- If none of that works, Google Translate the words for “flu”, “cold” or “sick”, and “medicine”. Write them down and go to the nearest pharmacy to ask for their recommendation.
Cough or Sore Throat
Don’t you hate that cough that just won’t go away. People look at you like you’re carrying the plague! And that sore throat is brutal. Both can be painful, and both tend to linger and keep you awake at night, which does nothing for that rest thing I mentioned earlier.
Here are my preferred cough and sore throat remedies:
- Warm beverages: hot tea, Emergen-C, Alka-seltzer, etc. Whatever is going to keep your throat warm and soothed. And if you can get honey, even better!
- Ricola. Ironically, we could only find one kind of Ricola in Zurich! The extra strength menthol Ricola work best for me, but next time I’ll bring some with me, and I recommend you do, too!
- Ibuprofen. When my throat is sore and swollen, it’s hard to swallow, much less talk or eat or sleep, and ibuprofen definitely helped with that on this last trip!
- If you need something stronger, Google Translate the words for “sore throat”, “cough”, and “medicine”. Write them down and go to the nearest pharmacy to ask for their recommendation.
This is where that Pepto-bismol comes in handy. Pepto not only settles your stomach, it also actually kills the bacteria that’s making you sick. You might think it’s better to let the sickness run its course and get all of it out of you, but that can cause dehydration, horrendous cramping, and other problems. I’ve had this particular issue a few times, most notably in Cambodia, Morocco, Bali, the Galapagos Islands, and on Kauai, among others. Here’s what to do:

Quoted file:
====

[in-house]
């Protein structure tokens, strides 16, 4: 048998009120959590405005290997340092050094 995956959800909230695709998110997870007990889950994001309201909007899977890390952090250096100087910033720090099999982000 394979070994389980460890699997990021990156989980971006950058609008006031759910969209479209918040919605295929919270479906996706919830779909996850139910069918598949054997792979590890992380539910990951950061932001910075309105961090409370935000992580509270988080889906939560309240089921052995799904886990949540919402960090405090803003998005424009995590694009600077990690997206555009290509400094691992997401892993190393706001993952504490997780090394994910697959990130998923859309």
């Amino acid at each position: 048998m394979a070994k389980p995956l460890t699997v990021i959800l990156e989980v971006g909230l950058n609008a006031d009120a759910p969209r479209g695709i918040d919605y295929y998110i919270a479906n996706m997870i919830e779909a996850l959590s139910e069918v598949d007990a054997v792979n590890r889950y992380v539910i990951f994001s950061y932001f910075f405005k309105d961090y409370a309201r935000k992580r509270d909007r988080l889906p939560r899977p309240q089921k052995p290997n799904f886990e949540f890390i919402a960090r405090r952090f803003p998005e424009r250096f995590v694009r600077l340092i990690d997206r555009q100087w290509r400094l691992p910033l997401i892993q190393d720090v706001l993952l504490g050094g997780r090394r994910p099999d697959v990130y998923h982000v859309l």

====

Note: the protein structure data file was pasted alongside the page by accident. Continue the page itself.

- Trust me, take the Pepto as directed!
- Eat bland for a day or two: yogurt, bread, maybe some oatmeal.
- If pepto doesn’t work out for you, Google Translate the words for “diarrhea”, “upset stomach”, and “medicine”. Write them down and go to the nearest pharmacy to ask for their recommendation.
I don’t puke. If I feel the urge, I will it away. But last year in Morocco, for the first time in nearly 10 years, I couldn’t stop it. I totally hurled my guts up in a cab, after thwarting not one, not two, but three urges at the Casablanca airport and inflight to Fes. I don’t know if it was the couscous, the long travel day from the Desert to Ouarzazate to Casablanca to Fes’s, or the stress of our inexplicably delayed flight that was already getting in super late, but I was a goner. It was awful.
But if something similar happens to you, here are some steps to take:
- Swipe the airsick bag if you think you might have an episode after you get off the plane. (Steve had to open it for me because I couldn’t figure out I needed to rip it open, so thank goodness for him!)
- If you can’t keep down water, suck on crushed ice; you will be getting hydration, but slowly enough that it won’t shock your stomach like drinking water in a normal way might do if your stomach is upset.
- Get settled and stay settled. If it’s something you ate, give yourself time to get it all out of you and get better. If it’s a virus, don’t take a chance on spreading your misery to others. Rest as much as possible so your body has time to recover.
- Take Pepto. If you can keep it down, it might help. If you can’t keep it down, at least you tried.
Want more? Check out How to Travel Well and Stay Well!